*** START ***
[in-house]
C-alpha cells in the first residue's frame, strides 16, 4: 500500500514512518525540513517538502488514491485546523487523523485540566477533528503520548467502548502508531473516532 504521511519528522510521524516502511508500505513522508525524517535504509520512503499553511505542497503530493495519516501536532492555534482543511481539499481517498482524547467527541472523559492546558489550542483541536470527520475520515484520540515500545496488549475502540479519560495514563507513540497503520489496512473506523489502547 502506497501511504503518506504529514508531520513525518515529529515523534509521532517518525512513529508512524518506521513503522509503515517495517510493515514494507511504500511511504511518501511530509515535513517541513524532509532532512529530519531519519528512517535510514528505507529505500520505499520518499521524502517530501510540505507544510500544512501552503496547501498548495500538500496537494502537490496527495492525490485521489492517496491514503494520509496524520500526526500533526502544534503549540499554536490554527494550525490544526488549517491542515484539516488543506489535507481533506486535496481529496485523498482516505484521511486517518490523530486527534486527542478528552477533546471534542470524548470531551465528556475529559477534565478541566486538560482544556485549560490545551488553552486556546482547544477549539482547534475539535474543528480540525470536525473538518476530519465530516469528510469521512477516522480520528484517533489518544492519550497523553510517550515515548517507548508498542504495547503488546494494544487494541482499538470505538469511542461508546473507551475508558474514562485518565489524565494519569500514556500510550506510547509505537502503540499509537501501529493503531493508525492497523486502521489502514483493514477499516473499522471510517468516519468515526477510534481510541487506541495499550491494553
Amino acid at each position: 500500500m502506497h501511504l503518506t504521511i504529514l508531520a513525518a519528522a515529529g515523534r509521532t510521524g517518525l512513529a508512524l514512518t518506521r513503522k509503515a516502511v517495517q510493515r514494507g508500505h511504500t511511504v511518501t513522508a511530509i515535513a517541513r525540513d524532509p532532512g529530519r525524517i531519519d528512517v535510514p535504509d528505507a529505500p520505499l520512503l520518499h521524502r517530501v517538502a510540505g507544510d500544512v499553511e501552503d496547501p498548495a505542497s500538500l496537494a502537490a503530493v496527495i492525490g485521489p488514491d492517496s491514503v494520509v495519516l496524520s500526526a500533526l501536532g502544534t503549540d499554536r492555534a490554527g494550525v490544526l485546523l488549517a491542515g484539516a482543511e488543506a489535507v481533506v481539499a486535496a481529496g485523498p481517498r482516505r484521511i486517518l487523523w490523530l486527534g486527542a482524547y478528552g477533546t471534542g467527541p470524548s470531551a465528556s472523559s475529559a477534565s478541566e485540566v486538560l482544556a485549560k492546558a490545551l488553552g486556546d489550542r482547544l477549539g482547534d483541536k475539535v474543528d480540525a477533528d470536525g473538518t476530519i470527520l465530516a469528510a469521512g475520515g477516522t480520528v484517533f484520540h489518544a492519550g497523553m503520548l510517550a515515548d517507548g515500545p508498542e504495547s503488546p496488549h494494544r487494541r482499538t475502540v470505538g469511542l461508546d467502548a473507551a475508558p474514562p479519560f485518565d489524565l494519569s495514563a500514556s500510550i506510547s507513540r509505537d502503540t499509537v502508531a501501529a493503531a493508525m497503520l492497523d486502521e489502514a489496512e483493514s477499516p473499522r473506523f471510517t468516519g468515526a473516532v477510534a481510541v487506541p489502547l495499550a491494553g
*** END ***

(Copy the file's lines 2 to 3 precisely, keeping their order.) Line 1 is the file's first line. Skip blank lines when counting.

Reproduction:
C-alpha cells in the first residue's frame, strides 16, 4: 500500500514512518525540513517538502488514491485546523487523523485540566477533528503520548467502548502508531473516532 504521511519528522510521524516502511508500505513522508525524517535504509520512503499553511505542497503530493495519516501536532492555534482543511481539499481517498482524547467527541472523559492546558489550542483541536470527520475520515484520540515500545496488549475502540479519560495514563507513540497503520489496512473506523489502547 502506497501511504503518506504529514508531520513525518515529529515523534509521532517518525512513529508512524518506521513503522509503515517495517510493515514494507511504500511511504511518501511530509515535513517541513524532509532532512529530519531519519528512517535510514528505507529505500520505499520518499521524502517530501510540505507544510500544512501552503496547501498548495500538500496537494502537490496527495492525490485521489492517496491514503494520509496524520500526526500533526502544534503549540499554536490554527494550525490544526488549517491542515484539516488543506489535507481533506486535496481529496485523498482516505484521511486517518490523530486527534486527542478528552477533546471534542470524548470531551465528556475529559477534565478541566486538560482544556485549560490545551488553552486556546482547544477549539482547534475539535474543528480540525470536525473538518476530519465530516469528510469521512477516522480520528484517533489518544492519550497523553510517550515515548517507548508498542504495547503488546494494544487494541482499538470505538469511542461508546473507551475508558474514562485518565489524565494519569500514556500510550506510547509505537502503540499509537501501529493503531493508525492497523486502521489502514483493514477499516473499522471510517468516519468515526477510534481510541487506541495499550491494553
Amino acid at each position: 500500500m502506497h501511504l503518506t504521511i504529514l508531520a513525518a519528522a515529529g515523534r509521532t510521524g517518525l512513529a508512524l514512518t518506521r513503522k509503515a516502511v517495517q510493515r514494507g508500505h511504500t511511504v511518501t513522508a511530509i515535513a517541513r525540513d524532509p532532512g529530519r525524517i531519519d528512517v535510514p535504509d528505507a529505500p520505499l520512503l520518499h521524502r517530501v517538502a510540505g507544510d500544512v499553511e501552503d496547501p498548495a505542497s500538500l496537494a502537490a503530493v496527495i492525490g485521489p488514491d492517496s491514503v494520509v495519516l496524520s500526526a500533526l501536532g502544534t503549540d499554536r492555534a490554527g494550525v490544526l485546523l488549517a491542515g484539516a482543511e488543506a489535507v481533506v481539499a486535496a481529496g485523498p481517498r482516505r484521511i486517518l487523523w490523530l486527534g486527542a482524547y478528552g477533546t471534542g467527541p470524548s470531551a465528556s472523559s475529559a477534565s478541566e485540566v486538560l482544556a485549560k492546558a490545551l488553552g486556546d489550542r482547544l477549539g482547534d483541536k475539535v474543528d480540525a477533528d470536525g473538518t476530519i470527520l465530516a469528510a469521512g475520515g477516522t480520528v484517533f484520540h489518544a492519550g497523553m503520548l510517550a515515548d517507548g515500545p508498542e504495547s503488546p496488549h494494544r487494541r482499538t475502540v470505538g469511542l461508546d467502548a473507551a475508558p474514562p479519560f485518565d489524565l494519569s495514563a500514556s500510550i506510547s507513540r509505537d502503540t499509537v502508531a501501529a493503531a493508525m497503520l492497523d486502521e489502514a489496512e483493514s477499516p473499522r473506523f471510517t468516519g468515526a473516532v477510534a481510541v487506541p489502547l495499550a491494553g